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Inch Worms on the Plateau of Realism

I feel very sure just about everyone has blind spots or crazy spots in their personality. They come with the territory of being a human. I think they come with everyone’s DNA, but often, if not always, are intensified by experiences or lack of experiences in our impressionable youth.

One of my particular personality type’s blind spots is idealism, which is not bad if balanced with enough common sense. But unfortunately that seems to come to some of us very late in life. So, we develop survival mechanisms to minimize the pain of constant disappointment and frustration with the world, including with ourselves.

Some of us pick an idealistic goal in a particular area and simply focus on it with total tunnel vision while pouring all our energies into it. Unfortunately, eventually most of us either burn out or catch on that we can only inch toward ideals in this flawed and very unfinished world.

Others of us latch on pretty early to the pleasure principle….pleasures block pain…..so we eat, drink and make out with Mary or Harry. Eventually this either kills us, destroys our relationships or gets us run out of town, so we too are challenged to face the pitiful little realities of human existence.

So down deep many of us fear that what is actually driving us is congenital insanity. Naturally, we’d rather cling to an addiction, which we assure ourselves is either a virtue or else something that we could always get over, than face our fear that we are crazy. Because being crazy might not be something we are able to do anything about. Maybe all the world’s pills and all the world’s doctors couldn’t put our tiny cracked selves together again.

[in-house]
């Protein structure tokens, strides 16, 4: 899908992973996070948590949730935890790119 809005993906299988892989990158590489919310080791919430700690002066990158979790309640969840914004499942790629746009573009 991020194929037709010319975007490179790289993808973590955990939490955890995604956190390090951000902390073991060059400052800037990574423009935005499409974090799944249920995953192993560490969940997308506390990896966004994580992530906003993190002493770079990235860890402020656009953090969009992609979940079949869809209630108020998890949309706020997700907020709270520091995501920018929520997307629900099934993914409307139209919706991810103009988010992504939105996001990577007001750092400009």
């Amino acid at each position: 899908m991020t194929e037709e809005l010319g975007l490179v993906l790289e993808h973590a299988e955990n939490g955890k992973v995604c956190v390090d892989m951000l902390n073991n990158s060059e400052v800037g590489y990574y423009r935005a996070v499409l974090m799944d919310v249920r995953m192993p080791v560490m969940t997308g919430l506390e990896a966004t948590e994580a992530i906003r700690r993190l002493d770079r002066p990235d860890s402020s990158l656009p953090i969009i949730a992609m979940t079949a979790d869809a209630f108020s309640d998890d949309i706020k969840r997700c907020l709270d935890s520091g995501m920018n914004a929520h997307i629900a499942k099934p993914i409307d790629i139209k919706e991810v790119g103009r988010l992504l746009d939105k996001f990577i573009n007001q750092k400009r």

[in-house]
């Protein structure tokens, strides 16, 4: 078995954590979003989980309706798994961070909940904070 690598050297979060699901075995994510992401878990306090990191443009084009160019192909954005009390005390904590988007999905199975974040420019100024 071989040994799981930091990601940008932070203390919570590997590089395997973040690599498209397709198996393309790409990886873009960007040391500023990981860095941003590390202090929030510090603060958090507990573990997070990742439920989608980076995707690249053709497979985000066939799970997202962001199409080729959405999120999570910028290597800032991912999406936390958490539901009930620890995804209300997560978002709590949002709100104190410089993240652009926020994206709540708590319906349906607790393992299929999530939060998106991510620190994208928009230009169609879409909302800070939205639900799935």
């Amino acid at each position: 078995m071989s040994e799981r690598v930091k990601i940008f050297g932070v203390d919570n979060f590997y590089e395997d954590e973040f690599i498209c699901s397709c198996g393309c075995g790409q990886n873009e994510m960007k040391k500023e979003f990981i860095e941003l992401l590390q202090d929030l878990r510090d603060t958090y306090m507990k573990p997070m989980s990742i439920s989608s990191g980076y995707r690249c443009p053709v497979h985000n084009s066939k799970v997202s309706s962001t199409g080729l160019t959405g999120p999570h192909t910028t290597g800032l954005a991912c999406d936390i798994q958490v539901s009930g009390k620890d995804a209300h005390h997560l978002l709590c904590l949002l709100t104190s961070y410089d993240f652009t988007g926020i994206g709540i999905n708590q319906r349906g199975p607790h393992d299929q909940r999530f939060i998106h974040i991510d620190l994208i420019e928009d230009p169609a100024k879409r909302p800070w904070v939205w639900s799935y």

If we are lucky enough (or blessed) to find a source of love –  just as we are, we  can become able to bear the pain of disillusionment about ourselves and thus the rest of the world. Then most of us, after settling only temporarily in the valley of cynicism, will find our way to a reasonably satisfying existence as inch worms on the plateau of realism.

Anatomy of Addiction

Why do some people choose self-destructive addictions?

Some people are just born unsettled, ill at ease with themselves, expecting so much that eventually they just throw in the towel. The pain of failure is too great.

Any addiction in some way lessens our sense of inadequacy. Extreme-housecleaning or obsession with becoming the absolute best in a sport to the detriment of the rest of our lives gives temporary relief; pleasure such as food, drink, sex, escapist reading or watching TV all can deflect us from facing our fears about ourselves. Some of us become addicted to drama by overreacting emotionally to anything even slightly alarming as an excuse to curl up emotionally in a fetal position and expect others to rescue us from any real or imagined dangers.  And any of these can move from just a way to relieve stress or feel better about ourselves to a need, an automatic response to unease or pain or fear: an addiction.

Some psychological addictions can be as hard to break as ones that develop a physical component. Some of us simply have addictive tendencies and may just have to work to find one that has the least self-destructive side effects and has the least negative fallout for others.
We can find relief in many acceptable ways to keep our demons at bay. I simply don’t know if we can get perfectly free of them.